# Diving into How Hashes Work in Ruby

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Ruby’s Hash is arguably the most useful data type in the language. Utilizing a structure that lends itself well to modelling real-world problems, combined with speedy lookups, it is frequently the backbone of scripts, web pages, and complex business logic. It was even once used internally by Ruby to store all your functions, variables, and constants (although modern Ruby approaches this differently by using branch prediction of hot paths and call-site method caching; that’s another post!) We often take it for granted that it “just works”. Today we’re going to delve into the internals of Hash, seeing exactly why it works, how it is so efficient, and how it is implemented. Onward!

## Implementation

```
big_four_stock_prices = {
:google => 801.23,
:apple => 115.57,
:facebook => 128.35,
:microsoft => 57.19
}
```

What’s going on here? Let’s walk through it.

First, the runtime allocates a contiguous block of memory for the data structure. Next it hashes the first key:

```
:google.hash
=> 3592
```

The `hash`

function is declared in Ruby’s kernel class, so it’s available to any class with that in its inheritance chain. The actual number will vary depending on a number of factors, but what is important is that it remains consistent across a session.

Next, we have to store the value. The value is placed in what is called a ‘bucket’ (or a ‘bin’ if you’re coming from other languages). A Ruby hash will allocate 11 buckets initially, so we need to decide in which bucket to store our hash value. For that, the runtime simply performs the following calculation:

```
:google.hash % 11
=> 5
```

This means that the value for `:google`

, which is `801.23`

, is placed in the 5th bucket of the hash table, with an identifier for its key that is something like:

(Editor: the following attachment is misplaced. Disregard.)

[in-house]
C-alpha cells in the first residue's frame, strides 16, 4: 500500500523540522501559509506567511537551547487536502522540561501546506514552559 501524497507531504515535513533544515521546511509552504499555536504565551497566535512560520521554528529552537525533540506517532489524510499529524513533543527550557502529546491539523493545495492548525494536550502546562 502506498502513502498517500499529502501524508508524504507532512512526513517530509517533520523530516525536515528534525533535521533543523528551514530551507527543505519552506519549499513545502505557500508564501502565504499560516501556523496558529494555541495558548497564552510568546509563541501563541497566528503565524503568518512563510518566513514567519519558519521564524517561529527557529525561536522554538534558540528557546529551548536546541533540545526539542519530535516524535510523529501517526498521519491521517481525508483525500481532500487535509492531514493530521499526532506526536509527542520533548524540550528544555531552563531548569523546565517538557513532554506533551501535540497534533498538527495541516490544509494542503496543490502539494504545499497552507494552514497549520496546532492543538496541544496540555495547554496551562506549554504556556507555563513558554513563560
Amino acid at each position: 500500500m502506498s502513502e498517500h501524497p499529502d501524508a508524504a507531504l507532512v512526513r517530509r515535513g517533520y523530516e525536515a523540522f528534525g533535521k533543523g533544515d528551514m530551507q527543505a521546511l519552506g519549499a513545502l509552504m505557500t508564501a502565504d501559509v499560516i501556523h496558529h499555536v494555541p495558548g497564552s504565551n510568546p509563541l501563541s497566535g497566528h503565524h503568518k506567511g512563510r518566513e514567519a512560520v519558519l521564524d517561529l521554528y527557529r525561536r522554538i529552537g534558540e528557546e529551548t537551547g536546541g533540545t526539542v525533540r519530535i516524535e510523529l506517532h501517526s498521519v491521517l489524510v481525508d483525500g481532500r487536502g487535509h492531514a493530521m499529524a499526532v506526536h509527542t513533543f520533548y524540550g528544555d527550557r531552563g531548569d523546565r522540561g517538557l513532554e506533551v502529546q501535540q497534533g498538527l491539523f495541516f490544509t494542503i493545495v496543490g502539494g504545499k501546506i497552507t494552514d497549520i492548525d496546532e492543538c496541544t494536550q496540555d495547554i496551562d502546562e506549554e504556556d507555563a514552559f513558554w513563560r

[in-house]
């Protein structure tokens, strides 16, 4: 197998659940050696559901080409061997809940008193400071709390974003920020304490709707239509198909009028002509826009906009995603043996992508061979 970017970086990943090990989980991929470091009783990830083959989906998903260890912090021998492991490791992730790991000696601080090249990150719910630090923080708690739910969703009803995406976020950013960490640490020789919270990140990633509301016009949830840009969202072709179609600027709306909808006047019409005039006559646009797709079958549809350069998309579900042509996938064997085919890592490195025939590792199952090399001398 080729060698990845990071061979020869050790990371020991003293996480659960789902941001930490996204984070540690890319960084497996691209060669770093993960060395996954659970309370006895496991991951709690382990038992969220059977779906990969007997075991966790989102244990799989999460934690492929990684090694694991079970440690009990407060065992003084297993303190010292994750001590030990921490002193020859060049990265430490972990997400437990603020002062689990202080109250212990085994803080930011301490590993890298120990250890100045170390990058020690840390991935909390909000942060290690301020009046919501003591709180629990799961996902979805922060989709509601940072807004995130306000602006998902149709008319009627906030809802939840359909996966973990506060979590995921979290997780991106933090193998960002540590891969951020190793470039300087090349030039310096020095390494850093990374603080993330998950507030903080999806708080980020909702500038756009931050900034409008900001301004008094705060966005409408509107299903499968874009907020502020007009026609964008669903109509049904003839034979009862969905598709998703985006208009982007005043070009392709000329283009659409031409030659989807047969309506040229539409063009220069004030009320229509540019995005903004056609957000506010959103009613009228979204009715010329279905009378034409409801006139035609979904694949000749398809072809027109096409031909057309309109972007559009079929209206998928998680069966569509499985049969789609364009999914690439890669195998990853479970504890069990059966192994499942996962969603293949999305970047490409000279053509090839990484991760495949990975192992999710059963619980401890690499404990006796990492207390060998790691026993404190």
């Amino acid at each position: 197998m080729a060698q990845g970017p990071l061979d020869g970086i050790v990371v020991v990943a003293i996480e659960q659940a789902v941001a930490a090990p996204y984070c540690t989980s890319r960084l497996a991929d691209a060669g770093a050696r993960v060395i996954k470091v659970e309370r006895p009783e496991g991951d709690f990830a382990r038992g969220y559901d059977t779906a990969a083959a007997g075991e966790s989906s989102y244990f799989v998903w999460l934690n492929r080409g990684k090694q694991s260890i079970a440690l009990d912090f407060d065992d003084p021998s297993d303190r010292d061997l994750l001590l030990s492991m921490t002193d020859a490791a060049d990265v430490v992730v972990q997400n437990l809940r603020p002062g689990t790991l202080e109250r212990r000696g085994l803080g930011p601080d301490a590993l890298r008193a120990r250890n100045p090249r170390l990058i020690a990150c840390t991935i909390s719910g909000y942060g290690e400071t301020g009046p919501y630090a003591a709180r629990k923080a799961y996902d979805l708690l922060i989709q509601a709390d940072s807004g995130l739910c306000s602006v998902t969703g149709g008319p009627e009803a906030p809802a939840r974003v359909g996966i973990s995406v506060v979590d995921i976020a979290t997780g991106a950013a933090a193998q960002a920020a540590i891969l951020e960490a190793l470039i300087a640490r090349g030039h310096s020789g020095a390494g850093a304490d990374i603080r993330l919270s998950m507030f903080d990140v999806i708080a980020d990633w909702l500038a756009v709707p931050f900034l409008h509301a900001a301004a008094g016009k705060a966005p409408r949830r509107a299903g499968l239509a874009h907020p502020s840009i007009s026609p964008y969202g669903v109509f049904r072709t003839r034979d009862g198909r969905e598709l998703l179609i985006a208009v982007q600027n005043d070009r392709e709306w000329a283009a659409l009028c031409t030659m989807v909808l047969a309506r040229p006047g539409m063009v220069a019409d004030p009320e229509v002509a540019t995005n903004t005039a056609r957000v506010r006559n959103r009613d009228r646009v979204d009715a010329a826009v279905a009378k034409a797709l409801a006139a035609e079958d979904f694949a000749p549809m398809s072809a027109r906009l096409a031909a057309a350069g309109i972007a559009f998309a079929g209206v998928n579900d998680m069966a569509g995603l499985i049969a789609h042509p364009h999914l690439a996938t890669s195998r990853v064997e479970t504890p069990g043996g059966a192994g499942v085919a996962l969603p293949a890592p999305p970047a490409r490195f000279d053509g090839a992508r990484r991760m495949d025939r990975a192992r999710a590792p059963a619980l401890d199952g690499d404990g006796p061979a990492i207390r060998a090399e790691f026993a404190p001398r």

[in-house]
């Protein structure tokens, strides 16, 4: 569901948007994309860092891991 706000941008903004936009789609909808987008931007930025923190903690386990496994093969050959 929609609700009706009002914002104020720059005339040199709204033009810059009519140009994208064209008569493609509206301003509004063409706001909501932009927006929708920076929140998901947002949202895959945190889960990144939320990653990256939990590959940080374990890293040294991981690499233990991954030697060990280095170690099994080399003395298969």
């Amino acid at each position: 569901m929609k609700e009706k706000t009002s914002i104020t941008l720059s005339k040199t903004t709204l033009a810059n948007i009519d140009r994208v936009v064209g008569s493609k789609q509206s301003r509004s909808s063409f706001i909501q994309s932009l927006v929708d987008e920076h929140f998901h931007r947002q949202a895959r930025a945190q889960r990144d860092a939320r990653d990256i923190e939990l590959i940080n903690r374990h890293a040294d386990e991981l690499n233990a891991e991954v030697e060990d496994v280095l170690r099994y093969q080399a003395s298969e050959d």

```
[:google, 801.23]
```

It repeats this process for the rest of the key/value pairs. To pull it back out, the interpreter simply repeats the calculation and pulls out the value from the bucket. Simple right? Let’s get into the edge cases.

## Collisions

The more astute readers among you may have caught on to the fact that if there are only 11 possible buckets, sooner or later the calculation is going to place two values in the same bucket. What happens then? Well, Ruby’s hash implementation will store the items in the same bin in the form of a linked list. If the identifier (the key) matches the one stored (it checks this with `equal?`

), it returns the value, and if it doesn’t, it simply continues traversing the list.

Of course, this process could be time consuming – what if an item shared a bucket with 1000 others? It could theoretically take a large amount of time to return the desired value, and the whole point of using a hash table is that it is fast. Ruby, of course, has you covered. It does this by keeping a running total of the average number of items in each bin across the whole table. Once this value exceeds 5, Ruby discards the array of 11 bins, creates a new one and it is at this point where Ruby will rehash the values. By doing this, the linked lists in bins are kept short, which decreases overall lookup time.

Lookup time is the key selling point for a hash. For the Big O Notation-inclined amongst you, a hash table will look up values in constant time; that is that as the number of values in the table increases, the lookup time remains the same. In practice, it’s closer to O (log n), but let’s not get too pedantic!

## The Importance of a Good Hashing Algorithm

To cement our understanding of the hash implementation, let’s try a brief experiment: What would happen if a custom hashing function returned the same integer each time? Our mental model of the hash suggests that this will append each item to a linked list in the same bin, and the time to look up an item towards the end of that list will be much higher. Let’s try with some code: